Gawker Reintroduces Pending Comment System on Jezebel To Address Onslaught of Harassment
Last week, Jezebel published a lengthy open letter about their recent battles with anonymous trolls who were empowered by the site’s Kinja comment system to leave upsetting images of violent pornography on posts, and parent company Gawker Media’s refusal to take the matter seriously. Now, you can say what you want about the site’s editorial policy, but I think we can all agree trolling women writers and readers with rape GIFs is reprehensible and needs to be addressed no matter who the target is.
Today, the site announced Gawker Media has finally addressed their editors’ pleas. In addition to temporarily disabling all media uploads across the site, they’ve also reintroduced the “pending comment system,” which old-school Jezebel-readers might know as the “greys.” Only comments from approved commenters will automatically be visible to readers, and a pending queue of grey-fonted comments will be visible under a cut, unless they’re promoted out by those approved commenters.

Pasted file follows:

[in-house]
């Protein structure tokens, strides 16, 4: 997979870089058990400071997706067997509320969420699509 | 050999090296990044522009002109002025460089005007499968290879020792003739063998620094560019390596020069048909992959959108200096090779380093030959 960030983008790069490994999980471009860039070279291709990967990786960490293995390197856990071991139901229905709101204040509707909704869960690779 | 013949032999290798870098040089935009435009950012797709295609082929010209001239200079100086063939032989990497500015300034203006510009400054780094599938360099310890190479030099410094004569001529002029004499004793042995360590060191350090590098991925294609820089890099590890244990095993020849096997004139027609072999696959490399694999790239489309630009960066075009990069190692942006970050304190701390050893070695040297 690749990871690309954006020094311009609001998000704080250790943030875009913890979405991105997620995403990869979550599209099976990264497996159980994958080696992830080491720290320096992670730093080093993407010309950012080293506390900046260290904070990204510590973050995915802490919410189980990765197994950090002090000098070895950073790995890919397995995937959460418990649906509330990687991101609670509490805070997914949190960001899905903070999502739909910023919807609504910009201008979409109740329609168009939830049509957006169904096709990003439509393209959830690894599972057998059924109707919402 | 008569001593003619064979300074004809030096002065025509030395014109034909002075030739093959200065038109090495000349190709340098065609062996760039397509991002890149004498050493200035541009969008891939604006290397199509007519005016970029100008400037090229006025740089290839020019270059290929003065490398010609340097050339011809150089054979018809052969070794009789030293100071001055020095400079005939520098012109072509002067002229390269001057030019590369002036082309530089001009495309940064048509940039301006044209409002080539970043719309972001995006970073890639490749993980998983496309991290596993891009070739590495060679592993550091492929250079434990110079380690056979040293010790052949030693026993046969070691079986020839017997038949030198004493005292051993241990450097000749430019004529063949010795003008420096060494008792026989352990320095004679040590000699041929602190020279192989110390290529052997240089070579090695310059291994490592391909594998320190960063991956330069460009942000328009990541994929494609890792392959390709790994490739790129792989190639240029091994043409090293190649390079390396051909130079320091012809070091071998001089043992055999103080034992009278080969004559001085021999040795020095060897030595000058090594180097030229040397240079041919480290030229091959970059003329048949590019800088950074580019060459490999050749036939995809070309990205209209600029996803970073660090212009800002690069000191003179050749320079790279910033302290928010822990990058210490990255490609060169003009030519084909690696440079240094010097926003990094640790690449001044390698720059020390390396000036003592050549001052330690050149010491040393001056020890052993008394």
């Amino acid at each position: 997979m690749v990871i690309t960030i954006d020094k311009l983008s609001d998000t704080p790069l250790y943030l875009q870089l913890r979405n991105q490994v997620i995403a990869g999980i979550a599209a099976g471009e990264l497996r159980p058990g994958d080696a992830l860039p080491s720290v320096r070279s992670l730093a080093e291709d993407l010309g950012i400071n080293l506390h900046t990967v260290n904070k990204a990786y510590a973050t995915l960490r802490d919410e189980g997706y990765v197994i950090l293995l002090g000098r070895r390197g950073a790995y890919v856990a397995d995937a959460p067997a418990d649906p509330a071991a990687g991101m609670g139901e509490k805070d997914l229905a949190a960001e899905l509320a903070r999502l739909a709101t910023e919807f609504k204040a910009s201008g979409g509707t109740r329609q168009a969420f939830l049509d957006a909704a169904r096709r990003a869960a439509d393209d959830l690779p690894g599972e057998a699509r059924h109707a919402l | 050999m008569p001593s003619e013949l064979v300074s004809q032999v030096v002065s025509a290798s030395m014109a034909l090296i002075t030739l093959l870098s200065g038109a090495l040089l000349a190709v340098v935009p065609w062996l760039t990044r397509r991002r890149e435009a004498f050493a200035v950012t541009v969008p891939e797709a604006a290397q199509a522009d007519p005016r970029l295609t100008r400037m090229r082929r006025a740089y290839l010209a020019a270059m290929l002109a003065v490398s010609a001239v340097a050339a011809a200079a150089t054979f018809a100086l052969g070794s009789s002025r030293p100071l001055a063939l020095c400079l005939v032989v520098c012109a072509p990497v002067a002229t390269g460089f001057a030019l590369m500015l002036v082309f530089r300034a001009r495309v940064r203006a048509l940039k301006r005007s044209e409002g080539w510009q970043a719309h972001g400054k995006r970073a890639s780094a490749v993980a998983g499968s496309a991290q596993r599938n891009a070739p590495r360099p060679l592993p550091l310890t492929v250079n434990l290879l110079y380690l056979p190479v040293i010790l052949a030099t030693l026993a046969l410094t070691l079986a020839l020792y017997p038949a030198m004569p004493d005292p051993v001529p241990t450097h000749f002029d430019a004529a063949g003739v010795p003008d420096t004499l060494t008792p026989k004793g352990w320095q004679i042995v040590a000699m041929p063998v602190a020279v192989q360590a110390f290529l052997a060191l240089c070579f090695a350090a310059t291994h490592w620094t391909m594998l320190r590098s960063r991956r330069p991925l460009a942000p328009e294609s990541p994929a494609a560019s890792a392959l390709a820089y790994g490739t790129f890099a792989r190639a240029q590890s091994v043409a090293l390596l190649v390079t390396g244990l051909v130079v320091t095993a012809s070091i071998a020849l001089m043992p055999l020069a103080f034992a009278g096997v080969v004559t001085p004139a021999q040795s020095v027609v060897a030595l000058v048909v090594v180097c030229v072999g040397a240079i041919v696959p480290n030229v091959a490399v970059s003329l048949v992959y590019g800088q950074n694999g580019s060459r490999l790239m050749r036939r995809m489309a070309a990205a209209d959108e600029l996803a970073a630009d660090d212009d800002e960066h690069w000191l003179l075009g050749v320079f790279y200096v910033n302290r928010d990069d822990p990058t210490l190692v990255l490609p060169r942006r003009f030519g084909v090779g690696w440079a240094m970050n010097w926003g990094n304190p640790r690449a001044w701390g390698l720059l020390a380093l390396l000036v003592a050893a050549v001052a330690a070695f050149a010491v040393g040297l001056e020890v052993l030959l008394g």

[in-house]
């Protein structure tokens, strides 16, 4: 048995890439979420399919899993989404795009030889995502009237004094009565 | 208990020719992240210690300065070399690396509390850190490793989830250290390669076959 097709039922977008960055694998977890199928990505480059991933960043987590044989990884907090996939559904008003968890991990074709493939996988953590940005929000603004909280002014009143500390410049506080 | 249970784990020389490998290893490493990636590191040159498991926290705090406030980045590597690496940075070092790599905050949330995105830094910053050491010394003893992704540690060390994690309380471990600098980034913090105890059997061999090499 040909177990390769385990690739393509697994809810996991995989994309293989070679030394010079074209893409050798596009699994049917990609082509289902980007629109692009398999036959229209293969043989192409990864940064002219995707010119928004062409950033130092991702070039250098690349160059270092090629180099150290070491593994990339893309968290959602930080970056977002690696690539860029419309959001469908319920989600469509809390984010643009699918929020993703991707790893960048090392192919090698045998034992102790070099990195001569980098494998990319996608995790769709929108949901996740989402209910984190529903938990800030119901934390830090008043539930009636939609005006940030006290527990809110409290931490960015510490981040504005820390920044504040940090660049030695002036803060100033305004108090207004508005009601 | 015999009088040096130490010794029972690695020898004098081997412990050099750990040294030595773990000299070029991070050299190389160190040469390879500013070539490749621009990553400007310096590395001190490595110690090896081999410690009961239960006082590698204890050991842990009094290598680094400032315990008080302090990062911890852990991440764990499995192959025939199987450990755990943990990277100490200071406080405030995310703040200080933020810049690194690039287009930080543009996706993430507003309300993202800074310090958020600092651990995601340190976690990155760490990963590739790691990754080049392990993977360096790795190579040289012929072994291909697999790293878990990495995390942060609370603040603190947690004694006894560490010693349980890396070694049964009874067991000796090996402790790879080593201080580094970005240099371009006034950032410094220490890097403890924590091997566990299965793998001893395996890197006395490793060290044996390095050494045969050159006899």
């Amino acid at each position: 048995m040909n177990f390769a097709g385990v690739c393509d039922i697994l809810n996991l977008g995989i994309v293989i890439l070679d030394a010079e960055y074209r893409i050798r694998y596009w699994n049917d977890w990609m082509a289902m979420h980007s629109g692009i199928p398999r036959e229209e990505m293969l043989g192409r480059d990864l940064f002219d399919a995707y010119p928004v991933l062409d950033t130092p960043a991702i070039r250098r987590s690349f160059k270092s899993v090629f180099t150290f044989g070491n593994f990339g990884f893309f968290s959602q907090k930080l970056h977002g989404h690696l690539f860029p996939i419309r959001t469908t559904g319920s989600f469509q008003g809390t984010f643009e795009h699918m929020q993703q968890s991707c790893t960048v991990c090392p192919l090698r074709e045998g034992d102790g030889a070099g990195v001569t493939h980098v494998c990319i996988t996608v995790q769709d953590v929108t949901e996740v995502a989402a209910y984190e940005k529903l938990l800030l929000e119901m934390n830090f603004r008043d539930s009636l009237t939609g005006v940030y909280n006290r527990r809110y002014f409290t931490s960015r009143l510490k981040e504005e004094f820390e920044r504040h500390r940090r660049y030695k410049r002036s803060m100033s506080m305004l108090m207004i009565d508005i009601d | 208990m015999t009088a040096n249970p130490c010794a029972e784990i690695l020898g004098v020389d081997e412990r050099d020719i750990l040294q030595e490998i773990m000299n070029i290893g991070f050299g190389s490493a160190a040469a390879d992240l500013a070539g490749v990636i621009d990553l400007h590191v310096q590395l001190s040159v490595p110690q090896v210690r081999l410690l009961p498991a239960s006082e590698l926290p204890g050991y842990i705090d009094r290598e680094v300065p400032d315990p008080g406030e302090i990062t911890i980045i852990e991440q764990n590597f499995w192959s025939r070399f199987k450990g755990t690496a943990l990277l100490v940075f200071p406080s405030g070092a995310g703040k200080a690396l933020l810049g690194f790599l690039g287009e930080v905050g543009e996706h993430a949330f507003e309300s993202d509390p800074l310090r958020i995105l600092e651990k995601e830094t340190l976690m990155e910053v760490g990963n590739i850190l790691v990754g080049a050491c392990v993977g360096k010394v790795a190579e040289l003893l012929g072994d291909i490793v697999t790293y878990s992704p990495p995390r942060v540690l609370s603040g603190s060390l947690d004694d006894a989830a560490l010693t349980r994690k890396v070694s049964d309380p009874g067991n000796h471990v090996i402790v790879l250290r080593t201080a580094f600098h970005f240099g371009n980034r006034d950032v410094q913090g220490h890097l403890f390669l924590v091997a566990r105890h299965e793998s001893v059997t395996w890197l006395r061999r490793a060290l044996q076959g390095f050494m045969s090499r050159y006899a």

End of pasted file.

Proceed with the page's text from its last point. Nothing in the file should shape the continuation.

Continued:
It should be pointed out that as of writing, this doesn’t do much to address the way in which Kinja’s system encourages burner accounts which allow trolls to continue attacking the site with ease after being banned once. It also doesn’t completely eradicate the problem of female-targeted trolling, which is a systemic issue across the Internet that even The Mary Sue has to deal with (our Editor in Chief, Jill Pantozzi wrote about it last week, in fact). But it’s a good first step for the company, and “just one of many continuing improvements that we hope to see sooner rather than later,” according to Editor-in-Chief Jessica Coen.
In her closing, Coen also notes, “we’re lucky to work at a company where raising hell gets you results instead of getting you canned.” Unfortunately not every female writer—or female worker, for that matter—has that kind of job security. With any luck, Jezebel’s success in being transparent about their “rape GIF problem” will lend credence and weight to later discussions of online harassment, rather than the typical argument that we should just ignore, and even expect, upsetting and sometimes traumatic trolling.
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